[ExI] Chess Player Behavior

Lee Corbin lcorbin at rawbw.com
Sat Jun 9 13:24:01 UTC 2007

Spike writes

>> ...he interrupted with a laugh and said "Biyassis!  Him, hah!
>> You know, I deliberately misspelled his name 'Biyass' on my
>> scoresheet---I think it really upsets him".

Total coincidence: got my list of USCF Life Members yesterday
and ran accross the *right* spelling of Biyiasas.  :-)

> I was sixteen, freshly minted driver's license, filled with
> the wonder of a newfound freedom.  The Cocoa Florida club arranged the
> county tournament in a lounge of all places.  That was all they could get,
> and it was during the day when the place was closed usually, so they set up
> 14 tables in there.  It was nice but not well enough lit even with
> additional lighting.  But that wasn't the real problem.  The real problem
> was they had a very lifelike painting on the wall of a nude woman...The
> reprehensible malefactors set my chair facing that painting.  {8^D 
> Waves of raging hormones bashed my two remaining operable brain
> cells against each other.

Now *that's* distraction!

> man.  Then he started walking over to my side of the board each time it was
> my move, looking over my shoulder.  This mighta rattled me, but by the time
> he started doing that, his ass was already whooped, as I had a strong
> advantage in addition to a couple pawns and plenty of time on my clock, over
> half an hour more than he had left.

I heard that a certain postal player finally decided to play an OOB tournament
(over the board), but by this time he was so accustomed to looking at every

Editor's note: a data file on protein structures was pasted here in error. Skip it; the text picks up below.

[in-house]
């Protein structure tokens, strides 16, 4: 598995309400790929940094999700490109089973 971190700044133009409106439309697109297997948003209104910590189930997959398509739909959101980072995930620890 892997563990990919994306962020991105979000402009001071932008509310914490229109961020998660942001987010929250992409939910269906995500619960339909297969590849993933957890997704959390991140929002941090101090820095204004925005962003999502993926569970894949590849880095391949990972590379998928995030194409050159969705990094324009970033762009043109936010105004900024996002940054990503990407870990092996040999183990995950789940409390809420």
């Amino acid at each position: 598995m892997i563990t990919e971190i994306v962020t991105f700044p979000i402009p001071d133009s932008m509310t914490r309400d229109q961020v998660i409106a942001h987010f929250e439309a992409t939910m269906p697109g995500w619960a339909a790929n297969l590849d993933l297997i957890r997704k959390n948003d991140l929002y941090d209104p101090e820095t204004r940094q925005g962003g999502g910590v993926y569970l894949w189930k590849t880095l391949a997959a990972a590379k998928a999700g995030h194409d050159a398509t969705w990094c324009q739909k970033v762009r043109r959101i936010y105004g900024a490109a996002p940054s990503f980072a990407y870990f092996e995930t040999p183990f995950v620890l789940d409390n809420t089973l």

position from White's point of view that he couldn't play Black at all unless
he got up like your opponent and went around to the other side. In fact, he
did more than that.  He pulled up a chair and sat next to his opponent. 

His opponent was so rattled that he called the tournament director, and
insisted that the guy be forced to sit on his own side of the board. But
neither one of them could find anything in the rule book that mandated
just where someone sits. So this postal player actually got away with 

(Sometimes I used to stand behind my opponent for a while too, to 
see if from his point of view something different would occur to me.)

As for strong advantages, in the late eighties I was playing in a tournament
in San Jose, and won a rook against this guy, expecting that he would 
resign on the next move.  But this A player, for some bizarre reason, 
decided to keep on playing, perhaps just to exasperate me (he certainly
succeeded in that).  So we reached a King and Pawn endgame that was
perfectly matched and nearly symmetrical: a King and 5 pawns vs. a King
and five pawns, plus my rook that was sitting innocently on my side of the

An acquaintance came by and studied the position, took me aside, and
said "Say, aren't you a rook up?"  In as somber a face as I could manage
I said, "Yes, but the position is very deep."  He just gave me an odd look
and walked away.

Well this nut proceeded to play, and so I managed to penetrate with my
king and rook after all our pawns were blocked. I got his king into a corner
and was one move away from checkmate. IT so happened that we reached
time control just then, and so instead of playing the checkmate move against
him, I asked "Well, should we reset the clocks?"  I was really very annoyed.
At that point he broke, laughed, and resigned.  What a character.

But Spike, did you ever meet any of these class D players who had such
egotistical personalities that when you went over the game (which you won
easily) they spent the whole time explaining to you and to the bystanders
in very authoritative tones exactly what was right and wrong with each
move?  That happened to me twice.  It was kind of irritating because any
casual bystander who wandered by would naturally assume that I had lost
to this fish.  Grrr.


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